Turkey’s economic growth is expected to sharply weaken to 2.9% this year from 4% in 2015 as uncertainties generated by the July coup attempt and the government’s response continue to put pressure on economic activity, Fitch Ratings said in the latest edition of its Global Economic Outlook published on November 29.
The estimate represents a downgrade on the 3% GDP growth expected by the ratings agency a month ago. It also brings the agency into line with most other forecasters, including the the World Bank and the OECD.
Investors are closely watching comments by rating agencies as their views on the economy affect capital flows. Turkey is particularly sensitive to any sudden shift in investor sentiment because of its large current account deficit. The recent sharp fluctuations in the value of the lira has been a stark reminder of how important investor confidence is.
Fitch remains the only major ratings agency to keep Turkey at investment grade following rating cuts by S&P and Moody’s in the wake of coup attempt. “We expects a modest improvement in growth next year as the political environment stabilises,” Fitch said. Still, the improvement will be feebler than earlier thought, as Fitch also lowered next year's growth estimate to 3.1% from 3.2% expected in October. Growth will edge up to 3.5% in 2018, according to the rating agency.
“The government has introduced a variety of stimulus measures that should support consumption, which will remain the main source of growth. Prospects for investment are dim in the current political environment,” Fitch said in the report. The rating agencys expects consumer spending growth to slow to 4.3% this year from last year’s 4.8% and to decline further to 2.9% in 2017. Fixed investments will grow 2.4% in 2016, easing from 4% in 2015, but investment growth will pick to up 4% next year, it predicts.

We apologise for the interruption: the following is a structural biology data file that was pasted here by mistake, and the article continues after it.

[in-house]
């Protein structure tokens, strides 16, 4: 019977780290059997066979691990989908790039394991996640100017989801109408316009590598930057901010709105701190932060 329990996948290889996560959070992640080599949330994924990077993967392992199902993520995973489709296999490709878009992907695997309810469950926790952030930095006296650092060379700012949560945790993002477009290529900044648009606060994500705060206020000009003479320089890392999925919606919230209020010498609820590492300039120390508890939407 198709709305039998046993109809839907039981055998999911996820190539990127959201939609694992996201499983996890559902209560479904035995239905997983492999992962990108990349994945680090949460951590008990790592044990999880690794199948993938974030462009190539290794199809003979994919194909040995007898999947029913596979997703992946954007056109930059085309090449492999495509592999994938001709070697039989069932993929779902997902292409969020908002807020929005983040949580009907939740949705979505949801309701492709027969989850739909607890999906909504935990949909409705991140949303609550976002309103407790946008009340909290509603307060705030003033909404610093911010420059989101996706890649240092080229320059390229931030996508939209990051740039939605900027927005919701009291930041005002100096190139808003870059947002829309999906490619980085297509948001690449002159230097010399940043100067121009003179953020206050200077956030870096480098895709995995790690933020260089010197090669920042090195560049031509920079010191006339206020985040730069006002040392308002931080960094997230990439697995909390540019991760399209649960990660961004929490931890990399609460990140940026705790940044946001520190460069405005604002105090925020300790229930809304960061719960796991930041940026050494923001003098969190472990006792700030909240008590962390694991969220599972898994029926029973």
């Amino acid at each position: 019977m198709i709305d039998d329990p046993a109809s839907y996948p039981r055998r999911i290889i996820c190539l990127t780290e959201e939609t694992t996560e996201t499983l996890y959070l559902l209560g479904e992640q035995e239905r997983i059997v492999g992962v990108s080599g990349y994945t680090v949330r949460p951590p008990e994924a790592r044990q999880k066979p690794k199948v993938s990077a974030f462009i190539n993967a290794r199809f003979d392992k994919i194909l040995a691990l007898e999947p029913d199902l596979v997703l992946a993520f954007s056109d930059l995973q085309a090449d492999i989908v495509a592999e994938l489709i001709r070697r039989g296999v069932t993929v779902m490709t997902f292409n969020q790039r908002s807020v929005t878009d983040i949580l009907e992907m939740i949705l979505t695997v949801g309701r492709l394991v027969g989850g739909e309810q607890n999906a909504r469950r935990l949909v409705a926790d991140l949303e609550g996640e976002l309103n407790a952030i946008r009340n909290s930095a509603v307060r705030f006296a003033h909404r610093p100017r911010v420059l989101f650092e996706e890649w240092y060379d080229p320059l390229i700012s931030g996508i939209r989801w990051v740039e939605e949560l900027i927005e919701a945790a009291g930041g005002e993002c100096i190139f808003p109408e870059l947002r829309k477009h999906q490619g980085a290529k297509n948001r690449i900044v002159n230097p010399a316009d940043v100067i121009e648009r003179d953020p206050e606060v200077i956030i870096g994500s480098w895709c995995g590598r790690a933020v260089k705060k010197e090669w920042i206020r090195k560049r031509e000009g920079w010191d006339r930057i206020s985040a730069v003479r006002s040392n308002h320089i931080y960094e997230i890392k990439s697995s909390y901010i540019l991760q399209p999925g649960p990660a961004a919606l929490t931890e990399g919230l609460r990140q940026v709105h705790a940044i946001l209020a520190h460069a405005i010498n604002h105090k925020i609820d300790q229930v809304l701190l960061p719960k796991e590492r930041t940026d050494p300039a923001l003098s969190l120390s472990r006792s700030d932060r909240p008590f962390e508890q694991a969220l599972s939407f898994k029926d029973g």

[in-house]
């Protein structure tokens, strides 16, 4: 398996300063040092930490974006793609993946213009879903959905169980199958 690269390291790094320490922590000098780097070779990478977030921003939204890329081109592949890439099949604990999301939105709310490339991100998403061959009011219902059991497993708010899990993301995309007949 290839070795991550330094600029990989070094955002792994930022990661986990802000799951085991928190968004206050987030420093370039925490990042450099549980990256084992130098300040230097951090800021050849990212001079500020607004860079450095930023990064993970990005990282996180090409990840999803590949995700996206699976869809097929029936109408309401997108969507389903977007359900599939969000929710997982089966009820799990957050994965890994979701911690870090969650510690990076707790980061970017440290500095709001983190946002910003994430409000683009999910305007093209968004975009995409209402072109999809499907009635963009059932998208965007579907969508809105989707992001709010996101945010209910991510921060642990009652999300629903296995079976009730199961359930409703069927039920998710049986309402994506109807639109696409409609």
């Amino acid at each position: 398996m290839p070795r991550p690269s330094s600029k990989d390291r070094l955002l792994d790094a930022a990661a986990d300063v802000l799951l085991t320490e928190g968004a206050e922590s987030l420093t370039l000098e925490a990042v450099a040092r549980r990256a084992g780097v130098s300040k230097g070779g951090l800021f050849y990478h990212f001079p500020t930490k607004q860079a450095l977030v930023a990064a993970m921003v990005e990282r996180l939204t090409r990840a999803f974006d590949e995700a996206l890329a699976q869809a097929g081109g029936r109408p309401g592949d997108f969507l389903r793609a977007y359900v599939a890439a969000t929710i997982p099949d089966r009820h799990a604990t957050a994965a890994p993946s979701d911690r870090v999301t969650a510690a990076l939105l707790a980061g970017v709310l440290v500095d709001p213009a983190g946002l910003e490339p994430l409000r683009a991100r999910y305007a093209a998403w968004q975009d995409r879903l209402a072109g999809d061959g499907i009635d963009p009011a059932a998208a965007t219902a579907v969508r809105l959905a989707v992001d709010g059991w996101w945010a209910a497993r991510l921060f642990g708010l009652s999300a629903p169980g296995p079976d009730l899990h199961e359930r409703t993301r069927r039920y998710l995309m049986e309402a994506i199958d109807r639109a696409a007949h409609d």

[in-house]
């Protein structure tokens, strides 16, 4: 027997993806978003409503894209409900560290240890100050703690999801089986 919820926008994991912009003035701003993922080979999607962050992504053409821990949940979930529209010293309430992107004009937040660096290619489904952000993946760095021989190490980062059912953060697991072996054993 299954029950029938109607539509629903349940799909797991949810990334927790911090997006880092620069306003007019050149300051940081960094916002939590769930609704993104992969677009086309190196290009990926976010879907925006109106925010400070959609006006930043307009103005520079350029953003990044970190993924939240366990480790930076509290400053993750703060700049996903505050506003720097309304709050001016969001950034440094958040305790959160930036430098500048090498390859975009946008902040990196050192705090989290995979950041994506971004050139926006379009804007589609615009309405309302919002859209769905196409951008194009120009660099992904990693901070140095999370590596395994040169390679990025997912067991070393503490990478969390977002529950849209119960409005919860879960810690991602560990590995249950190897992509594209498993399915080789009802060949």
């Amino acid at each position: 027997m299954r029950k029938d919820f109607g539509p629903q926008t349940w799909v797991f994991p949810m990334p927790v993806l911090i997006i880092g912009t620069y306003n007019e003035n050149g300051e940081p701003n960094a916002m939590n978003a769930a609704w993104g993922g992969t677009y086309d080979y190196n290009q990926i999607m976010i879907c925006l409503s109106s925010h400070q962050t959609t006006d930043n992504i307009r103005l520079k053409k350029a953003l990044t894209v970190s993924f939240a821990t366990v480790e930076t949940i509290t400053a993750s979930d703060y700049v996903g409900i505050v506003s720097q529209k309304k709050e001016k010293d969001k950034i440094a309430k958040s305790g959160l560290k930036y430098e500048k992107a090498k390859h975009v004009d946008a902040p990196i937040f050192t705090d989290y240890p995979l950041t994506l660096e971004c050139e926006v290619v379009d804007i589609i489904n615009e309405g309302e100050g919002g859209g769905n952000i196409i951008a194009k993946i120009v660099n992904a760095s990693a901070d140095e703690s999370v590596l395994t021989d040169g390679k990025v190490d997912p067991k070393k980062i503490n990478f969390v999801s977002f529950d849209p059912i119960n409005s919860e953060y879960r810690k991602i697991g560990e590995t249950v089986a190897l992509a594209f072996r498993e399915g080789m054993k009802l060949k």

“Domestic political tensions, weakening current account data and shifting sentiment towards emerging markets have put pressure on the lira,” Fitch said, forecasting USD/TRY at 3.35 at the end of this year and 3.43 at the end of 2017.
Noting that the recent 50bps hike in the one-week repo rate underlined the central bank’s willingness to react to market pressures, Fitch said it was expecting another hike at the next rate-setting meeting to be held on December 20. “We have put our interest rate forecast on an upward path for 2017-8.75%- and 2018 -8.75%-to reflect higher global bond yields and stubbornly high inflation.”
Fitch’s inflation forecasts for 2016 and 2017 are 7.3% and 7.7%, respectively, while it expects CPI inflation to ease to 7.5% in 2018.
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